Likewise, it's important Google, Motorola, and the carrier(s) offer the X Phone support on all levels at the frontline. If the X Phone is a direct competitor to the Samsung Galaxy S 4, put it next to it in stores. If it's sold free on-contract, put it with the other devices that are more expensive.
Carrier support is likely the single most important factor to Google, Motorola's mama. Like any successful device sold on contract in The States, carriers need to see how a smartphone's features will attract new customers and retain their current faithful crop. But Google will likely want a good bit of control over software updates, and it's likely Motorola's established name will help convince carriers they know what they're doing in terms of speeding up the update process. This should please consumers in the end and could easily be marketed by the carrier, too.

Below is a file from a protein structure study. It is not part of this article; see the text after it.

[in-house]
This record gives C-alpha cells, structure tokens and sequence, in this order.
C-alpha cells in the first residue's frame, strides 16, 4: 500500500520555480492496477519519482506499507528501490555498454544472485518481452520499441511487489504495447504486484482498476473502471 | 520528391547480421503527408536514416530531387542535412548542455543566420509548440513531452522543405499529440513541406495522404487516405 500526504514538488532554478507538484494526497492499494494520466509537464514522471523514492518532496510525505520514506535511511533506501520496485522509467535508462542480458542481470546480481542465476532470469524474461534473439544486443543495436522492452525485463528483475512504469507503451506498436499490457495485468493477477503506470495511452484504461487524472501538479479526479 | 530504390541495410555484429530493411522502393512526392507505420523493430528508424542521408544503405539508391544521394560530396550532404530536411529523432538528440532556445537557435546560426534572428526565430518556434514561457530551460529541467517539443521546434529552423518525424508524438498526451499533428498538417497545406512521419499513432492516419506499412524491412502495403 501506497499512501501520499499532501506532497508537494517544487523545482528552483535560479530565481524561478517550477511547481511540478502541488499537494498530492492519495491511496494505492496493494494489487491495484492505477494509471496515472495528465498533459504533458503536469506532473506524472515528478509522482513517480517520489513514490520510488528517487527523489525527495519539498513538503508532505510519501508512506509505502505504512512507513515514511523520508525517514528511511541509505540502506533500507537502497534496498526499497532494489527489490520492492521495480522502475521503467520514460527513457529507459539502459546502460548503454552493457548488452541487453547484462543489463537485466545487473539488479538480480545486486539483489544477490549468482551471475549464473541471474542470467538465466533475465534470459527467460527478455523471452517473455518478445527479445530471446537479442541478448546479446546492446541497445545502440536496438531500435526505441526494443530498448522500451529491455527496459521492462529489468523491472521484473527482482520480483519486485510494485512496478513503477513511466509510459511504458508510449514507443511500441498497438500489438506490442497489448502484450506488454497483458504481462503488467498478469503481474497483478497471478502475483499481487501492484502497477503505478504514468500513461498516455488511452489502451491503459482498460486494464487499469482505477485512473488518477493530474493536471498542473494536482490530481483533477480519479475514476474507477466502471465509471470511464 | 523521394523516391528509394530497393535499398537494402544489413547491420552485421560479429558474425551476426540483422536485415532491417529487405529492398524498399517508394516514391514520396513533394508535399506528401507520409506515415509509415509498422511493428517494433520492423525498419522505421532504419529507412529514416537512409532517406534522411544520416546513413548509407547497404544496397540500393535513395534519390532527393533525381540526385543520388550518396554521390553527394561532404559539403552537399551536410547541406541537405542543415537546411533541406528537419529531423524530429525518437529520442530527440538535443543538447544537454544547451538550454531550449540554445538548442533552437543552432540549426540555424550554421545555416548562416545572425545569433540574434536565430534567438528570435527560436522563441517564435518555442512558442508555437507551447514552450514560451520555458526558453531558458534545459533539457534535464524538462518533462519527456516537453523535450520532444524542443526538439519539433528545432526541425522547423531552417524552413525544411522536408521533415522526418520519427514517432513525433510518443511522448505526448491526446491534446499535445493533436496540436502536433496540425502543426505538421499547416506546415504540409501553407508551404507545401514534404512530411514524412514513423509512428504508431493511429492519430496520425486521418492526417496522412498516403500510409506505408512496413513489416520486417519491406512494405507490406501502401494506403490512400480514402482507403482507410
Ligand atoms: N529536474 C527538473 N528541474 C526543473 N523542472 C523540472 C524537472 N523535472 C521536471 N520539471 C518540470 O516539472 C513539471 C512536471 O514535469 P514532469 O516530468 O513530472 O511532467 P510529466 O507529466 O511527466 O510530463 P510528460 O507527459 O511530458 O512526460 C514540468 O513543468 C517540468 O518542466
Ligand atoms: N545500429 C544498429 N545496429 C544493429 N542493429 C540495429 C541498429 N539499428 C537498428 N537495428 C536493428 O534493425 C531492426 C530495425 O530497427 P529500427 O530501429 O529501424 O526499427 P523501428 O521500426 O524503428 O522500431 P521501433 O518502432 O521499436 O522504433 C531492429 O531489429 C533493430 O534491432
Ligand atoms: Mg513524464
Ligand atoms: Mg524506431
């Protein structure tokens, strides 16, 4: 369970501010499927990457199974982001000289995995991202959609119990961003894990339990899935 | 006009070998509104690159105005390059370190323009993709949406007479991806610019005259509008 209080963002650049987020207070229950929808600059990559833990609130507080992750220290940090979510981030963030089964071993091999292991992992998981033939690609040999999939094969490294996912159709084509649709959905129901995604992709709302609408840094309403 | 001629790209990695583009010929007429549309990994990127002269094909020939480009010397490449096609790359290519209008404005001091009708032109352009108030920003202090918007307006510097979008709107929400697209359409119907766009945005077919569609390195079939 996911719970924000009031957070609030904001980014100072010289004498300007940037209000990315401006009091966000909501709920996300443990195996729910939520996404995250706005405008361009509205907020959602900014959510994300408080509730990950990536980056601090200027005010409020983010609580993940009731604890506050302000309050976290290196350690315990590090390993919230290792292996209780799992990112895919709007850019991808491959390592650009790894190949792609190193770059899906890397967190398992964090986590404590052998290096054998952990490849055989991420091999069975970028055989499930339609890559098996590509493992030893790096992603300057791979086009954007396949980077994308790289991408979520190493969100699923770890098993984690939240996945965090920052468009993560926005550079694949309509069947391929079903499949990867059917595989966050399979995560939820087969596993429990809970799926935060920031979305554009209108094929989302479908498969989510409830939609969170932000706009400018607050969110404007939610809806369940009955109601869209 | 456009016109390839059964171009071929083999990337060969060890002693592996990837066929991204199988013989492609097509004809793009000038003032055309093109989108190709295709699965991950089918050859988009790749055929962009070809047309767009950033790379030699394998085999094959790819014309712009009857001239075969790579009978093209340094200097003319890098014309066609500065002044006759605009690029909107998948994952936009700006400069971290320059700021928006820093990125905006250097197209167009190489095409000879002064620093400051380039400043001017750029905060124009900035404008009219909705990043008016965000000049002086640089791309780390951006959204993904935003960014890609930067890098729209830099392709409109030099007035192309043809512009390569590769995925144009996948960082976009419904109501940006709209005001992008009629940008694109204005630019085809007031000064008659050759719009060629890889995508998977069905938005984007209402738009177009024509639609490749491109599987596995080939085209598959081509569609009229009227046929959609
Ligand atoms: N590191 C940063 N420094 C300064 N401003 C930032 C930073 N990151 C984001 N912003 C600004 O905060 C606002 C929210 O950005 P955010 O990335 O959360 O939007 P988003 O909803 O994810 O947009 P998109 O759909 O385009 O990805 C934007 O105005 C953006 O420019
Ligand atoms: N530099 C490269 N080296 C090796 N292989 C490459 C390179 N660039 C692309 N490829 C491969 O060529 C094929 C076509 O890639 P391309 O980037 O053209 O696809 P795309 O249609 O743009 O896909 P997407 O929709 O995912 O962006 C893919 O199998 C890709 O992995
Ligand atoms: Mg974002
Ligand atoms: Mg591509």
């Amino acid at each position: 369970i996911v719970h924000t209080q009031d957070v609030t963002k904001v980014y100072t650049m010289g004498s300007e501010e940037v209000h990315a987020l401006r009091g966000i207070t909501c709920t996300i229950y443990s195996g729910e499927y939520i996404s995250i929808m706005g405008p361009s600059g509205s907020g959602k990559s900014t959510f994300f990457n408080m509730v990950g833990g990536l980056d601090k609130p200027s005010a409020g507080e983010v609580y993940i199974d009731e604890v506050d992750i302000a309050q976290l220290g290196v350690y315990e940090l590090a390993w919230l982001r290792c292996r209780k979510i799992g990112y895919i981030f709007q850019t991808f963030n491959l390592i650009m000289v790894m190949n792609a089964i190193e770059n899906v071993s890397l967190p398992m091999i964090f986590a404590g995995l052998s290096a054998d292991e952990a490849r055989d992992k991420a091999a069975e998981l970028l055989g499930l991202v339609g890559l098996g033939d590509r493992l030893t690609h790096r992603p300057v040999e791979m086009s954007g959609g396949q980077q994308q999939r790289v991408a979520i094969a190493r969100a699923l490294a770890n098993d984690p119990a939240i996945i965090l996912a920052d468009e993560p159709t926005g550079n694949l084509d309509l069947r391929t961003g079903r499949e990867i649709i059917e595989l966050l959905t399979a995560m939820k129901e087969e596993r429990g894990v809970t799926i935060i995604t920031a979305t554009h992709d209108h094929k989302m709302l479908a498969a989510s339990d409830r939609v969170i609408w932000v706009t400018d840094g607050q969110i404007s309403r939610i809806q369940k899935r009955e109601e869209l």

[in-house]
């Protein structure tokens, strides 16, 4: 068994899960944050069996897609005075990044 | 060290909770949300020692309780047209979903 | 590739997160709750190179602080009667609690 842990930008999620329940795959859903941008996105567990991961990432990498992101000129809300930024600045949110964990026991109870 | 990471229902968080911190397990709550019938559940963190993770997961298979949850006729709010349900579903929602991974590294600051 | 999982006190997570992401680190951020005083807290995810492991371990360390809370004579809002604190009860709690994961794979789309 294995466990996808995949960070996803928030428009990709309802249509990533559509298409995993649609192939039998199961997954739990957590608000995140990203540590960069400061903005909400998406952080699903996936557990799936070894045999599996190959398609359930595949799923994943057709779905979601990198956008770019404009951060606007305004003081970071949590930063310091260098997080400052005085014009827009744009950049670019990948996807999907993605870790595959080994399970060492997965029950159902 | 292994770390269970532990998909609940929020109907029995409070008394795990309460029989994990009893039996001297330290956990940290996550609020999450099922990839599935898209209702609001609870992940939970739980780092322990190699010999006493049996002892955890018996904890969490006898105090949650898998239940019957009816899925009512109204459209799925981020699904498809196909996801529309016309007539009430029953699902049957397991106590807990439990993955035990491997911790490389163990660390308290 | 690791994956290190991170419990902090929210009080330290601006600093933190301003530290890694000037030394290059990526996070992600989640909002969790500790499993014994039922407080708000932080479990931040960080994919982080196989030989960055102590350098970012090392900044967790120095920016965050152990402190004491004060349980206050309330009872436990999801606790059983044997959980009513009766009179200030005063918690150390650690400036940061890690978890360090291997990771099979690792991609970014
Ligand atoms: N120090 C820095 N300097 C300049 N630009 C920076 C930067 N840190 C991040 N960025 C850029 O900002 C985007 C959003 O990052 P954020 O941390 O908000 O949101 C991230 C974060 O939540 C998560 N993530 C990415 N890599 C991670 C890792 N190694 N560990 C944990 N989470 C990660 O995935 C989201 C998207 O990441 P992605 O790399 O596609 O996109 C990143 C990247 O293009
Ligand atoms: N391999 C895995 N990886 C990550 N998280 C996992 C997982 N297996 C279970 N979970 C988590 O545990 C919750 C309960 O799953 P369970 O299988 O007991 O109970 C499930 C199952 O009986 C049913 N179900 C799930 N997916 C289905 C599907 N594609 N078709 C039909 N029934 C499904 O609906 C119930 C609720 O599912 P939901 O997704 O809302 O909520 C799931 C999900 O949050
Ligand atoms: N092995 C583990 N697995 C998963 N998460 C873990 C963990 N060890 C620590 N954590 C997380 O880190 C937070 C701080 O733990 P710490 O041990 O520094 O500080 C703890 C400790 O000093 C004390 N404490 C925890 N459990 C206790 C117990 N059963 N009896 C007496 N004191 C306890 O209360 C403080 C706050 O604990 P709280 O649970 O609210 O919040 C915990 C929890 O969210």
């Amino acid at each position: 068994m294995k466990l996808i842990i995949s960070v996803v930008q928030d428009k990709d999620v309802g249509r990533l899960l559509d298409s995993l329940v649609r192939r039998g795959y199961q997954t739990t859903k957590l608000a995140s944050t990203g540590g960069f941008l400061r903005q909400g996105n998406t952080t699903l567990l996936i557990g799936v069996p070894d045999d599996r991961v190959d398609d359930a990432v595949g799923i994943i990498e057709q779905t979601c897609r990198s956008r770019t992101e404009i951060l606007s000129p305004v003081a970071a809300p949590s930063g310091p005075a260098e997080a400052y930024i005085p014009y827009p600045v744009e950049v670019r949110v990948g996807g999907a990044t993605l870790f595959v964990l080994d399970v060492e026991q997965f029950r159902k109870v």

Depending on how the X Phone is marketed will determine if it requires more carrier support in stores, or support over the air. Both will help, but the marketing campaign needs to be focused.
Google should use what it learned from the LG Nexus 4's reception to make sure they keep the momentum going. If the Motorola X Phone is to be considered a flagship smartphone of 2013, it needs to be obvious. Consumers only get the chance to recognize a value proposition if it's right in their face, and this is what Google and Motorola need to do. Run TV spots which compare features with pricing on and off contract. If it's free with a two-year commitment, tell us...which leads me to the next variable in a Motorola X Phone launch.
Advertising of the Motorola X Phone needs to rival what Moto became with DROID branding.
You're not going to get too far in 2013 without a good bit of advertising. Whether it be carrier support and posters at the frontline, or publicity on the Tube, air time is key in the mobile arena of today. People need to know why the X Phone is relevant. No longer is it enough to bake in the latest hardware specifications and hope consumers notice. Mind share must be appropriately attained and managed by the device's attributes.